October 18, 2012

CNIL verdict on Google privacy policy

CNIL's conclusions were presented on Tuesday this week to a press conference in Paris where CNIL's president Isabelle Falque-Pierrotin said the company had "three or four months" to make the revisions, otherwise "authorities in several countries can take action against Google".

In a letter to Google which was made public before the press conference Google has been told it should give clearer information about what data is being collected and for what purpose. It has also been told to give users more control over how information is combined.

CNIL has highlighted the following issues which need to be addressed:

  • Google must "reinforce users' consent"
  • Offer a centralised opt-out tool and allow users to decide which of Google's services provided data about them
  • Google should adapt its own tools so that it could limit data use to authorised purposes

Google has been warned that if it does not take appropriate action CNIL would "enter a phase of litigation".

Google on the other hand have said that they are confident that their privacy notices "respect European law" and they are reviewing CNIL's findings.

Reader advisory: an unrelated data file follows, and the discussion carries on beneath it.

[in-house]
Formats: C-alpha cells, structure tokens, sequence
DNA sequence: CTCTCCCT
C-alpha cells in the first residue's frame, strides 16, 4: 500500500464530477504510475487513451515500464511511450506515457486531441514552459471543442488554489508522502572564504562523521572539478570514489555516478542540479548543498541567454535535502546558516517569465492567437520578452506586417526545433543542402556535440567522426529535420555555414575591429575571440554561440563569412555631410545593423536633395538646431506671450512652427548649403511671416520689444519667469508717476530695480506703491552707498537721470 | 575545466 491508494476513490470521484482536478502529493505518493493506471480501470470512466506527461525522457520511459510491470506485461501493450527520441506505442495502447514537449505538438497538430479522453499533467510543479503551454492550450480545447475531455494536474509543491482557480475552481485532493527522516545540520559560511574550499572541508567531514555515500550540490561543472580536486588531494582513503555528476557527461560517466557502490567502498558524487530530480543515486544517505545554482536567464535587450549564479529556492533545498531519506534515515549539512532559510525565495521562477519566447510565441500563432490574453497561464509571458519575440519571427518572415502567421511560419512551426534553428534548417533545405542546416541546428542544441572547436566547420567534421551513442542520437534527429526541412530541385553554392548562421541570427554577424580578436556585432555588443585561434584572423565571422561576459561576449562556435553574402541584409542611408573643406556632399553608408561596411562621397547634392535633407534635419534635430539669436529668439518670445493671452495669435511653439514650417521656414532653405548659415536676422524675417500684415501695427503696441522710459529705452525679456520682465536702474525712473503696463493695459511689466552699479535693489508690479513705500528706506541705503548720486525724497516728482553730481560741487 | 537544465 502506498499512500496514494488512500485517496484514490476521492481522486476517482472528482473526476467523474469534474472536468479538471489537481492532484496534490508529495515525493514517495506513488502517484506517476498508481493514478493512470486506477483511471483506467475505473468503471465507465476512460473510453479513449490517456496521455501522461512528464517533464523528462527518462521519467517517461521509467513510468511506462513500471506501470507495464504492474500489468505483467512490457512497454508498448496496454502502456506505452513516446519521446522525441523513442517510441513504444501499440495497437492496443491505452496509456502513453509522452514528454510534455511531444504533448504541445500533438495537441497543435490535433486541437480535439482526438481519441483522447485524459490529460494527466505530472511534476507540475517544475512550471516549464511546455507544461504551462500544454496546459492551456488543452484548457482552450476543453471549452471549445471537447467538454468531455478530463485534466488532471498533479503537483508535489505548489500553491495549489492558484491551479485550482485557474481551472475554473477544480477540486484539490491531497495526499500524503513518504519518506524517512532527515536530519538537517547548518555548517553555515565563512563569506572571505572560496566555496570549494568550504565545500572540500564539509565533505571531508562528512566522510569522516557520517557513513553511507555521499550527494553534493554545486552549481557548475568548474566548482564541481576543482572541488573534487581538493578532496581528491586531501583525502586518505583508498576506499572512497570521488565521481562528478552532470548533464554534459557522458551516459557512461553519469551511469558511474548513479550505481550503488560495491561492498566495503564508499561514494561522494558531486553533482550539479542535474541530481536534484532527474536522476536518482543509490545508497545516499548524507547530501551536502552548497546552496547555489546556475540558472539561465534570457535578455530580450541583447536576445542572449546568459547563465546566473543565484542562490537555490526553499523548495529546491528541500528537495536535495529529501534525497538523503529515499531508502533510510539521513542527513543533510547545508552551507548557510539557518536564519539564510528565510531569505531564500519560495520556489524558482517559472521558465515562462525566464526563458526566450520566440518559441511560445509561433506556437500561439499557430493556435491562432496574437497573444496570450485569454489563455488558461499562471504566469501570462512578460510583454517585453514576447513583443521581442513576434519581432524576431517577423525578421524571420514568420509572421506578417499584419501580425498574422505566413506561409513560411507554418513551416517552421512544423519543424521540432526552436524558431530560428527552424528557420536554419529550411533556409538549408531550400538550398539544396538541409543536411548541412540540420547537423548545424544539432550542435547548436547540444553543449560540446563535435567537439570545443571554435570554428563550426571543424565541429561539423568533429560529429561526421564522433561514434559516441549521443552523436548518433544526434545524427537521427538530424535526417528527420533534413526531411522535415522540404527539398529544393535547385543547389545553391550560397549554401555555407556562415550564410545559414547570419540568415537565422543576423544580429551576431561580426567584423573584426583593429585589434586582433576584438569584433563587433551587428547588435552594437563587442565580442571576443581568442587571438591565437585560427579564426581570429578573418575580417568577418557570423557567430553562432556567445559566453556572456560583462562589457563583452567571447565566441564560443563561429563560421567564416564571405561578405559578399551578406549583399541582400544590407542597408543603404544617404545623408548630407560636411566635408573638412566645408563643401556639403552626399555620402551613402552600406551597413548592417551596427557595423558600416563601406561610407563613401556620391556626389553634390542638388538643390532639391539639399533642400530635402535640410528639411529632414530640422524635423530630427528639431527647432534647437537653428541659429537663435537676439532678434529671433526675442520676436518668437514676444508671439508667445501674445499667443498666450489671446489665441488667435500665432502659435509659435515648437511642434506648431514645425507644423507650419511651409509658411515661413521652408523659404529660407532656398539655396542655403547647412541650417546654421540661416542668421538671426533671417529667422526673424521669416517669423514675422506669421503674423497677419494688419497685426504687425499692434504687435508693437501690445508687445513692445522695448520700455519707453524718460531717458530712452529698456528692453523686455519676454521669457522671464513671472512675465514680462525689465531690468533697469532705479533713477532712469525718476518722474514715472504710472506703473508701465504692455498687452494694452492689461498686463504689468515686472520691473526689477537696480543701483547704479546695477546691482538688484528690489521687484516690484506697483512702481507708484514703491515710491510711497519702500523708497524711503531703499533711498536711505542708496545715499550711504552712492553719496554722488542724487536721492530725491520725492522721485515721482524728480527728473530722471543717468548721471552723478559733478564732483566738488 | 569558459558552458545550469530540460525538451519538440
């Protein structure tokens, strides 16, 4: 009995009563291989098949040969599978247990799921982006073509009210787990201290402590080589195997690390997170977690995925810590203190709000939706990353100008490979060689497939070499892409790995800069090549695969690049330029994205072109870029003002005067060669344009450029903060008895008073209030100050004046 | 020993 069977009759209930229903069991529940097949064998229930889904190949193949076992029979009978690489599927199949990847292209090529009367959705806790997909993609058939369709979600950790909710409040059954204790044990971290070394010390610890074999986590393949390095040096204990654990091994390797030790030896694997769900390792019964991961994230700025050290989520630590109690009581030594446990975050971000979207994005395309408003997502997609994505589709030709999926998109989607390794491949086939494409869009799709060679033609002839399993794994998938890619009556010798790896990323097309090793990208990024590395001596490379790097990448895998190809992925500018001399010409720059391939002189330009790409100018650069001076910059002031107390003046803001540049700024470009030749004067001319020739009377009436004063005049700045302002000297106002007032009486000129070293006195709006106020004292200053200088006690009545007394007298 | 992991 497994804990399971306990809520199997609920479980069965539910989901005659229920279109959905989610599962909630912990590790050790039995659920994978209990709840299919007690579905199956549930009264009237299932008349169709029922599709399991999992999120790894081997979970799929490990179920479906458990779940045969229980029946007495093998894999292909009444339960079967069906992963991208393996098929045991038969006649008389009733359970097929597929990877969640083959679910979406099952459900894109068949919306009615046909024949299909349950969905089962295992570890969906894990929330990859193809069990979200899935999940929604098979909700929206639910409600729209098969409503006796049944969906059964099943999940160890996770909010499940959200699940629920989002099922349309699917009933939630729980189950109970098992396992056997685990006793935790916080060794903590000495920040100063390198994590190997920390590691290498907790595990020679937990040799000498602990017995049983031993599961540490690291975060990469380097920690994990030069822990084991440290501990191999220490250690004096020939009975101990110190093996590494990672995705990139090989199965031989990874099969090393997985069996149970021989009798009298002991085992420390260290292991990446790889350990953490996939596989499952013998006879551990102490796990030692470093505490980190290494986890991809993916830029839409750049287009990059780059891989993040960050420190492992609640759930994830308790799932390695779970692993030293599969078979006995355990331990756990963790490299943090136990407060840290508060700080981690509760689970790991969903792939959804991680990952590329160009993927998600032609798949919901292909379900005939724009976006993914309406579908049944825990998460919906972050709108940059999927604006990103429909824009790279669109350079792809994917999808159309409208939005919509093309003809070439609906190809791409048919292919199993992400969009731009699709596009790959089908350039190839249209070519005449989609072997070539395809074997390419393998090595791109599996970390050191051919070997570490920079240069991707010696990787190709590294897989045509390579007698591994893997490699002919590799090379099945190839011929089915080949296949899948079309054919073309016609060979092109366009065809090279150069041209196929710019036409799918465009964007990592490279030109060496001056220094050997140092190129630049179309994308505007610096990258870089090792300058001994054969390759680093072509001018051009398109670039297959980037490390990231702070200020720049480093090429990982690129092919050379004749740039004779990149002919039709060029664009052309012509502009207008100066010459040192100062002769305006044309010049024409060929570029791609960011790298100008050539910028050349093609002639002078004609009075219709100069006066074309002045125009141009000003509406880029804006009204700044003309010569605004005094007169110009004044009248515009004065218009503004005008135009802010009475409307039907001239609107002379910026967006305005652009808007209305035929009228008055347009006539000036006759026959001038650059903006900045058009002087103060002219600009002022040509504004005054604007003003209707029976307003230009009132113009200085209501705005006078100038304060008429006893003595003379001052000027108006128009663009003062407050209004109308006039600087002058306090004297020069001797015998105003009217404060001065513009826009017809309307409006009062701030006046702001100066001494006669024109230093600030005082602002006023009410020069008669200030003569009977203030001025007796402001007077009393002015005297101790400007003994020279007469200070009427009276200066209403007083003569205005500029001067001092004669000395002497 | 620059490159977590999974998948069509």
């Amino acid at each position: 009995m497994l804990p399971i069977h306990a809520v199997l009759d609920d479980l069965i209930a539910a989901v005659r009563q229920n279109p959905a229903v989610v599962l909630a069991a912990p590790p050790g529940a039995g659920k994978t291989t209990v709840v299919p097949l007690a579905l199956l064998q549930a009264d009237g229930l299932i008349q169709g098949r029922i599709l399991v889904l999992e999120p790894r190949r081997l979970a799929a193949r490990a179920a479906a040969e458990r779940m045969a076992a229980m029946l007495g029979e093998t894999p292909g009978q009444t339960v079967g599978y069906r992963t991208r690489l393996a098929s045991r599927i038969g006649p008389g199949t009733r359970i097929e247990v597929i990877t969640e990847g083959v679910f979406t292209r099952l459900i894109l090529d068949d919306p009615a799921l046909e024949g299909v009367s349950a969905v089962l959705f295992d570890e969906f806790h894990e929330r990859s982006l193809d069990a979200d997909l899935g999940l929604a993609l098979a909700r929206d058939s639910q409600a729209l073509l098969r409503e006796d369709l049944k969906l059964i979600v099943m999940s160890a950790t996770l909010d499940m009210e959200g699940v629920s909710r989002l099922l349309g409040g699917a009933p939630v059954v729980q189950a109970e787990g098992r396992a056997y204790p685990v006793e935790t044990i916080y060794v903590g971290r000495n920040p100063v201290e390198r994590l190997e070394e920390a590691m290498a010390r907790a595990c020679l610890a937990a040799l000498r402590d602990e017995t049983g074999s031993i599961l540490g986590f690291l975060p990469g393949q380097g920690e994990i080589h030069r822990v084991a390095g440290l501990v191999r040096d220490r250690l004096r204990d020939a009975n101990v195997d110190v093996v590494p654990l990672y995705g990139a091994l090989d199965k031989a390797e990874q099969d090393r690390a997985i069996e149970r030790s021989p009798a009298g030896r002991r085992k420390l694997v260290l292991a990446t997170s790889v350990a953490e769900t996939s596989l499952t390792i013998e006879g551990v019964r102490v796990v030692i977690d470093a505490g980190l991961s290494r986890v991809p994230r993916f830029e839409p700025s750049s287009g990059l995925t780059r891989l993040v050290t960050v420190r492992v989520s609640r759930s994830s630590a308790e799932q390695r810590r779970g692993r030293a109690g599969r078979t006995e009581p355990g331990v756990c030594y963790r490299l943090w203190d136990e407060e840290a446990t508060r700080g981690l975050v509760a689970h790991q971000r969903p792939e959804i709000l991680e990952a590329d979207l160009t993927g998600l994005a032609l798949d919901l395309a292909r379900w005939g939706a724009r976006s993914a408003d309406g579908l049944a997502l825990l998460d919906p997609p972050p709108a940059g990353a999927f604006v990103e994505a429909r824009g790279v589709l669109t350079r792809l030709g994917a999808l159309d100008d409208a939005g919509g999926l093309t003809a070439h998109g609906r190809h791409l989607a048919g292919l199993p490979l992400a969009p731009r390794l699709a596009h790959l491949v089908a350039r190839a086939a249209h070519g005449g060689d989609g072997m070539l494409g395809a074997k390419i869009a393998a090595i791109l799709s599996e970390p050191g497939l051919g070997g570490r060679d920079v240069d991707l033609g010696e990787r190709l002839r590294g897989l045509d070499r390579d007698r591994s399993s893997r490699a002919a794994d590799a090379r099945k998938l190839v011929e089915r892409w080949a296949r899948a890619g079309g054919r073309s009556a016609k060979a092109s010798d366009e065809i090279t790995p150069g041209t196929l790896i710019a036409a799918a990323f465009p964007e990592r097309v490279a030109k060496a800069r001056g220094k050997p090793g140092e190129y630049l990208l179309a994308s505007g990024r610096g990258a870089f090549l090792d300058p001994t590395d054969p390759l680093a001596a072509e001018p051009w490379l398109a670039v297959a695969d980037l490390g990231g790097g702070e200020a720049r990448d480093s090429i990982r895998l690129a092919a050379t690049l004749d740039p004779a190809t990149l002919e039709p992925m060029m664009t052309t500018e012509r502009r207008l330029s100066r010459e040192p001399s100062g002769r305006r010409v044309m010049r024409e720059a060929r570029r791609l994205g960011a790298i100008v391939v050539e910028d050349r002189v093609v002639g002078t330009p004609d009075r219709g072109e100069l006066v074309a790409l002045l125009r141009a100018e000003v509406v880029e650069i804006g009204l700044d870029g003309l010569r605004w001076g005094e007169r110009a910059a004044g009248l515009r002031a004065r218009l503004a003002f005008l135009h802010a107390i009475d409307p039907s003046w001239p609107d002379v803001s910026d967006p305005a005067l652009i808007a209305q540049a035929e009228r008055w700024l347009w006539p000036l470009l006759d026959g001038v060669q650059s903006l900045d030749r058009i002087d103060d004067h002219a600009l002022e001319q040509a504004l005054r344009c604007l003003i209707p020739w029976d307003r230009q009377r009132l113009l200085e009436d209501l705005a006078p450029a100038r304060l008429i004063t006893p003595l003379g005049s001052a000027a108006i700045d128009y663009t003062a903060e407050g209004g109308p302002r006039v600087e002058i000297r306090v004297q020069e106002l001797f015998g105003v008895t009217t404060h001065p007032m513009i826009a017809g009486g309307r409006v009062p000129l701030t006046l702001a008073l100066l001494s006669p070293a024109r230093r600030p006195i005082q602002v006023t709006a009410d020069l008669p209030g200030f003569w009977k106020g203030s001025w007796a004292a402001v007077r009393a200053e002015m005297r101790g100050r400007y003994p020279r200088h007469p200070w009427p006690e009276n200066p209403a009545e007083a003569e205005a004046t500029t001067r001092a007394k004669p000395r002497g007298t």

It is encouraging to see that regulators are live to and taking privacy issues seriously. However the Google privacy policy is a classic example of balancing considerations of protection of rights and innovation. Larry Page Google's Chief Executive has said that without the current policy recent Google products would not be possible including for example the new Android app called "Google Now". It will be interesting to see what Google make of CNIL's conclusions and whether the required changes are made with or without the threatened litigation.

If you require advice on your privacy policy or any issues covered in this blog please contact John North, Head of Corporate and Commercial on 020 7583 2222 or [email protected] or Sonia Mohammed smm@royds.com.

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